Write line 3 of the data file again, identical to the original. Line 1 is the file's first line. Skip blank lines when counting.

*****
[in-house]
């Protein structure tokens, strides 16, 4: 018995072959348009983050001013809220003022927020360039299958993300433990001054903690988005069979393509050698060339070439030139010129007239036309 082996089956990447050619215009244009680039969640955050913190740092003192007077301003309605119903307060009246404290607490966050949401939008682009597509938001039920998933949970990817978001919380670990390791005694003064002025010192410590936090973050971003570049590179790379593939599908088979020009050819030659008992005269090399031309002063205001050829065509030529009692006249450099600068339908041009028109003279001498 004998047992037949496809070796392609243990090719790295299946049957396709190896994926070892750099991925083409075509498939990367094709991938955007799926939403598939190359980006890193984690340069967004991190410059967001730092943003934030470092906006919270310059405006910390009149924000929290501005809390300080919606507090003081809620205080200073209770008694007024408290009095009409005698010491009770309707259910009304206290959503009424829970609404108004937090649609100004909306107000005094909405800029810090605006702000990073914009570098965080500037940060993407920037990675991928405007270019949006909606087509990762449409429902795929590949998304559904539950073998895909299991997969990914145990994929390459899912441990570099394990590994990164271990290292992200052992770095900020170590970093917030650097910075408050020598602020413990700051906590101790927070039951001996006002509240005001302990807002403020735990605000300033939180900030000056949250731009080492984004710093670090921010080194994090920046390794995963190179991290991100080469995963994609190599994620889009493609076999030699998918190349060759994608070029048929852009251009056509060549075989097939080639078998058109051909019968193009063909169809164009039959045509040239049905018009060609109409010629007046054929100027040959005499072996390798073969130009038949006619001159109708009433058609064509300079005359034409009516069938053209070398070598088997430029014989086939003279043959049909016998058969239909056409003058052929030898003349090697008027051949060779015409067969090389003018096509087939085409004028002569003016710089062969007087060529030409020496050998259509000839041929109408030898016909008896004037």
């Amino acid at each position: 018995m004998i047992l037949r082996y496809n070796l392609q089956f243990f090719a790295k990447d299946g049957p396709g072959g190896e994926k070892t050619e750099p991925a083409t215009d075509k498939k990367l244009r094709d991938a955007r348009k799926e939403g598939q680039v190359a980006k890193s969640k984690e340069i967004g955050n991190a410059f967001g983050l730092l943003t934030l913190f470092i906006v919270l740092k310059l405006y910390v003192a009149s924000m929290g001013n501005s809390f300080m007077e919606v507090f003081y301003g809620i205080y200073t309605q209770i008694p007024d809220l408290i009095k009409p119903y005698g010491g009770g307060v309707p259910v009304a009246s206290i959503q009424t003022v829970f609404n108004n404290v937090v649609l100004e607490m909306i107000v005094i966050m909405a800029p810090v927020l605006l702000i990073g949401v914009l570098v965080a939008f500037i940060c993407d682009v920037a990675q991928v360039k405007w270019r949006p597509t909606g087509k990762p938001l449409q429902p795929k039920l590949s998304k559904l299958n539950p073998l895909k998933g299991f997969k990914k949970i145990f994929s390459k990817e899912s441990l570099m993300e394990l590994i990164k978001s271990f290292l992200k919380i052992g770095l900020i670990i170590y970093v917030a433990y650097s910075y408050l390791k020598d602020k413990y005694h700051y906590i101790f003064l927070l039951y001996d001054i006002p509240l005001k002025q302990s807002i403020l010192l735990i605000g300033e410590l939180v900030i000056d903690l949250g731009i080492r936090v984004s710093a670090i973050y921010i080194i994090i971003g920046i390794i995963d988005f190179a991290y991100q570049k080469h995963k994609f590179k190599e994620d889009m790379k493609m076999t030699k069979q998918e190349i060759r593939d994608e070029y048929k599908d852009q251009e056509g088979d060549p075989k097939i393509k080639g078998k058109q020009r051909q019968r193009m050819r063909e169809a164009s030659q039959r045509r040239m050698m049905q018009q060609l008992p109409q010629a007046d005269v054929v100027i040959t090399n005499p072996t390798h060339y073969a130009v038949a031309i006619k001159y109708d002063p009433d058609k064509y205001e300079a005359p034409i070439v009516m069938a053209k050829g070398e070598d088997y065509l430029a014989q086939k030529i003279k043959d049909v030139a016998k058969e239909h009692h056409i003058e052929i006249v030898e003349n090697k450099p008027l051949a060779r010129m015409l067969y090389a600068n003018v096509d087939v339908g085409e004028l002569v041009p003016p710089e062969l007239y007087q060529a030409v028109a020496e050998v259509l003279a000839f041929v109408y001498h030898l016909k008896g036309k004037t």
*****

């Amino acid at each position: 018995m004998i047992l037949r082996y496809n070796l392609q089956f243990f090719a790295k990447d299946g049957p396709g072959g190896e994926k070892t050619e750099p991925a083409t215009d075509k498939k990367l244009r094709d991938a955007r348009k799926e939403g598939q680039v190359a980006k890193s969640k984690e340069i967004g955050n991190a410059f967001g983050l730092l943003t934030l913190f470092i906006v919270l740092k310059l405006y910390v003192a009149s924000m929290g001013n501005s809390f300080m007077e919606v507090f003081y301003g809620i205080y200073t309605q209770i008694p007024d809220l408290i009095k009409p119903y005698g010491g009770g307060v309707p259910v009304a009246s206290i959503q009424t003022v829970f609404n108004n404290v937090v649609l100004e607490m909306i107000v005094i966050m909405a800029p810090v927020l605006l702000i990073g949401v914009l570098v965080a939008f500037i940060c993407d682009v920037a990675q991928v360039k405007w270019r949006p597509t909606g087509k990762p938001l449409q429902p795929k039920l590949s998304k559904l299958n539950p073998l895909k998933g299991f997969k990914k949970i145990f994929s390459k990817e899912s441990l570099m993300e394990l590994i990164k978001s271990f290292l992200k919380i052992g770095l900020i670990i170590y970093v917030a433990y650097s910075y408050l390791k020598d602020k413990y005694h700051y906590i101790f003064l927070l039951y001996d001054i006002p509240l005001k002025q302990s807002i403020l010192l735990i605000g300033e410590l939180v900030i000056d903690l949250g731009i080492r936090v984004s710093a670090i973050y921010i080194i994090i971003g920046i390794i995963d988005f190179a991290y991100q570049k080469h995963k994609f590179k190599e994620d889009m790379k493609m076999t030699k069979q998918e190349i060759r593939d994608e070029y048929k599908d852009q251009e056509g088979d060549p075989k097939i393509k080639g078998k058109q020009r051909q019968r193009m050819r063909e169809a164009s030659q039959r045509r040239m050698m049905q018009q060609l008992p109409q010629a007046d005269v054929v100027i040959t090399n005499p072996t390798h060339y073969a130009v038949a031309i006619k001159y109708d002063p009433d058609k064509y205001e300079a005359p034409i070439v009516m069938a053209k050829g070398e070598d088997y065509l430029a014989q086939k030529i003279k043959d049909v030139a016998k058969e239909h009692h056409i003058e052929i006249v030898e003349n090697k450099p008027l051949a060779r010129m015409l067969y090389a600068n003018v096509d087939v339908g085409e004028l002569v041009p003016p710089e062969l007239y007087q060529a030409v028109a020496e050998v259509l003279a000839f041929v109408y001498h030898l016909k008896g036309k004037t």